Franz Rosati

Franz Rosati is a sound and media artist, focusing his research on real-time A/V, Visual Music projects and installations following an aesthetic idea based on discontinuity of aural and visual patterns avoiding any kind of repetition through the use of chaos mathematics, generative and stochastic processes. He uses his own custom made software for real-time micro-montage and sound elaboration in the microscopic time scale to realise compositions and performances based on aural and visual matter’s constant metamorphosis.

Your musical practice takes different forms, you play on your own, you do installations, and then there is your collaborative work. What would you say is the common link?

In my approach to music the interaction with other instruments is paramount. I used to play the bass when I was younger and became heavily influenced by prog rock, especially bands like Area, King Crimson and This Heat. I have also dabbled with the guitar and even had a go at the violin, but I dropped all that in my late adolescence. At the same time, I was always something of a computer geek so I just combined these two different passions of mine, not in the sense of recording music at home, but by writing software that would enable me to develop my own musical voice. I always had a DIY approach to music. I even tried making my own musical instruments, but I am not very talented in that respect.

In terms of the sound I work with, I always try to utilize real sounds and what I do is mostly based on field recordings. For instance, two of the most beautiful sounds I am currently working with at present are that of a cicada I’ve recorded in Canada last summer and which is reminiscent of an electric drill, and the sound from a sugar factory in Toronto. I have only ever used synthetic sounds very early on in two releases, but it something I am not too keen on. From a visual side of things, though, I do the exact opposite. I never use concrete images but only what I develop with computer graphics.

Let’s stay on field recordings, considering the way you transform sounds, and the way in which you mix natural and man made or industrial sounds, what is it that you find in them that you cannot get from synthetic sounds?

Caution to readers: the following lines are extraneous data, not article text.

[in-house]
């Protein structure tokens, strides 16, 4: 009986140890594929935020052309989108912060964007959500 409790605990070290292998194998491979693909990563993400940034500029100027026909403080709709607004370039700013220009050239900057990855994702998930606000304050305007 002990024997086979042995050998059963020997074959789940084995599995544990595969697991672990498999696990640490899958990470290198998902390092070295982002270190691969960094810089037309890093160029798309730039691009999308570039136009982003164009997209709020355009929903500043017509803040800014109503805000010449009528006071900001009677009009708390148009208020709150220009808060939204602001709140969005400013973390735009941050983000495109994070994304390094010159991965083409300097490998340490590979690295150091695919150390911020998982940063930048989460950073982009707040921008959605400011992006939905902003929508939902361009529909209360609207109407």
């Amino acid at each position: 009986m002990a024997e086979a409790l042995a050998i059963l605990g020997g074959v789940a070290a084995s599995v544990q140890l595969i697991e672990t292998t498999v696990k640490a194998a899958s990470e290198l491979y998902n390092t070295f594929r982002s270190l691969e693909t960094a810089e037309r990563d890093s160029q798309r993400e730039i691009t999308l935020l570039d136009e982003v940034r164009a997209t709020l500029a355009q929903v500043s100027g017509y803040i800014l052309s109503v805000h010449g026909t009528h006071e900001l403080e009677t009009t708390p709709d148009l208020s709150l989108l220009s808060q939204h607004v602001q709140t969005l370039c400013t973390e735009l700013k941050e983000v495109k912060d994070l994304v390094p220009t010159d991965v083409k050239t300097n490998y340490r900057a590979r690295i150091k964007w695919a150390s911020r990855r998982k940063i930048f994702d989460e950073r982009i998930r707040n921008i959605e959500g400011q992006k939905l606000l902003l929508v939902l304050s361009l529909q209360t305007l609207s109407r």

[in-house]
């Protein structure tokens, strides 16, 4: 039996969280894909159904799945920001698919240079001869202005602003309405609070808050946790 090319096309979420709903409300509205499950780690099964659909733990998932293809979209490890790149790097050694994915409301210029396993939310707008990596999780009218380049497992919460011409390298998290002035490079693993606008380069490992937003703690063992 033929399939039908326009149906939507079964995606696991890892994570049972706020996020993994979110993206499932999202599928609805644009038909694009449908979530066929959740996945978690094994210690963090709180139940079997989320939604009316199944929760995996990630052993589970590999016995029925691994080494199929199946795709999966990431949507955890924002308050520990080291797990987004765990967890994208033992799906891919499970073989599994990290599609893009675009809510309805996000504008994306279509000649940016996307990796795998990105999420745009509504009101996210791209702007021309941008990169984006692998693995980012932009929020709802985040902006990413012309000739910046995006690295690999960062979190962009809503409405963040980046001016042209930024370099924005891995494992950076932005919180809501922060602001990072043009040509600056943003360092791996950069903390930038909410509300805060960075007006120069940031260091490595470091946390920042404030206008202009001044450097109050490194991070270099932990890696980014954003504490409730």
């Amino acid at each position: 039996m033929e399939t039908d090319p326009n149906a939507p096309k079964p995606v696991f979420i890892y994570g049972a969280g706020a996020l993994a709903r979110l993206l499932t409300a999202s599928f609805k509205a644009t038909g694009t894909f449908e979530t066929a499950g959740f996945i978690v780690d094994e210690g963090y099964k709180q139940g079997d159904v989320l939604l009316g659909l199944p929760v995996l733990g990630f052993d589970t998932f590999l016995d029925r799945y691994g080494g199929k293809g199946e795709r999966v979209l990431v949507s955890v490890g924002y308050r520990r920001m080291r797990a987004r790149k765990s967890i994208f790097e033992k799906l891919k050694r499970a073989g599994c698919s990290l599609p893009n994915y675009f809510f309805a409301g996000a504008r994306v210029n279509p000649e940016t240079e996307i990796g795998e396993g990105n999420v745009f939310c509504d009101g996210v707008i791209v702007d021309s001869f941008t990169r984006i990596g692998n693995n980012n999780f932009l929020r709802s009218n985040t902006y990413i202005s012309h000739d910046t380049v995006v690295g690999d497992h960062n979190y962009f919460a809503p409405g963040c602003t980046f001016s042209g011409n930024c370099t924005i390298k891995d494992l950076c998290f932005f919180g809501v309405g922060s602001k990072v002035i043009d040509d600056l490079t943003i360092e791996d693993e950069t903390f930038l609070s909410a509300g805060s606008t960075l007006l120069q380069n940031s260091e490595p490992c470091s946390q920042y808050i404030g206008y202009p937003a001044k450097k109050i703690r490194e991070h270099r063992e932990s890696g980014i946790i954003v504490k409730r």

I always strive to reflect the organic quality of sound in my own music, which is something that synthetic sounds cannot really reproduce. Working within a framework of dynamic stochastic synthesis, as I did with Fields (out on the Brusio netlabel), I am able to reproduce a greater variety of sounds, which would be lost in favour of repetition, and recurring patterns, if I opted for synthetic sounds. There is greater dynamism within concrete sounds. To make an analogy if you consider a tree, you can categorize it by analysing its characteristics, but within the same treetops, for example, there is an infinite variety of ways in which leaves grow and this is what interests me.

Having said that when I utilize concrete sounds and field recordings I am not concerned whether their original sources are still recognisable as such within the end product. On the contrary I like the idea of blurring the lines. However, the organic quality of these sounds is never lost in the mind of the listener.

Most of the reviews of your latest album Theory Of Vortex Sound point out that all the field recordings are virtually unrecognisable, was that your original intention?

At times it all plays out as a kind of game. If I state that I have used a number of field recordings and samples, the listener tends to try and uncover hidden melodies. Things are not easily recognisable but I don’t just do it for the sake of it. I am interested in things which feel incomplete and unfinished, not because that is how they were made but as a result of a process or erosion, which is parallel to the time I take to process the music I make. I like to think of sound as something “in ruins”. The music from 600 years ago that we listen to nowadays, for instance, is not the same music that was composed all those centuries ago. This doesn’t mean that it is inferior, just that it has been subject to “erosion”, because instruments are different, tuning is different etc.

The title of the album is taken from a scientific text on the mechanics of fluids. Sound travels like fluids through pressure. There are an infinite number of different sounds which coexist and, in a similar way, fluids carry an infinite number of different elements. One can discover all sorts of things by magnifying a snapshot of a waterflow. I’ve applied the same mathematical principles to Pathline n1 in my approach to sound with masses of sounds in ruins that are subject to extreme frequencies, going from very low levels to very high and back again. Science can describe nature in a poetic way that is both metaphorical and allegorical.

Did you have the work of Francisco Lopez in mind?

Francisco Lopez is indeed one of the greatest composers of the last couple of decades, but I am also thinking of Mahler’s and Webern’s symphonic music in the way they developed and built on short musical phrases. Generally speaking, though, three composers have been fundamental in my musical development in this respect: Gustav Mahler, Yannis Xenaxis and Ornette Coleman. All three of them explored the concept of dynamics in a way that wasn’t just about playing with low and loud sounds but that took a narrative form.

There is a similar dynamic at play in the music of Gorecki and Kancheli, with one decisive difference though, there is a very strong spiritual element in their case.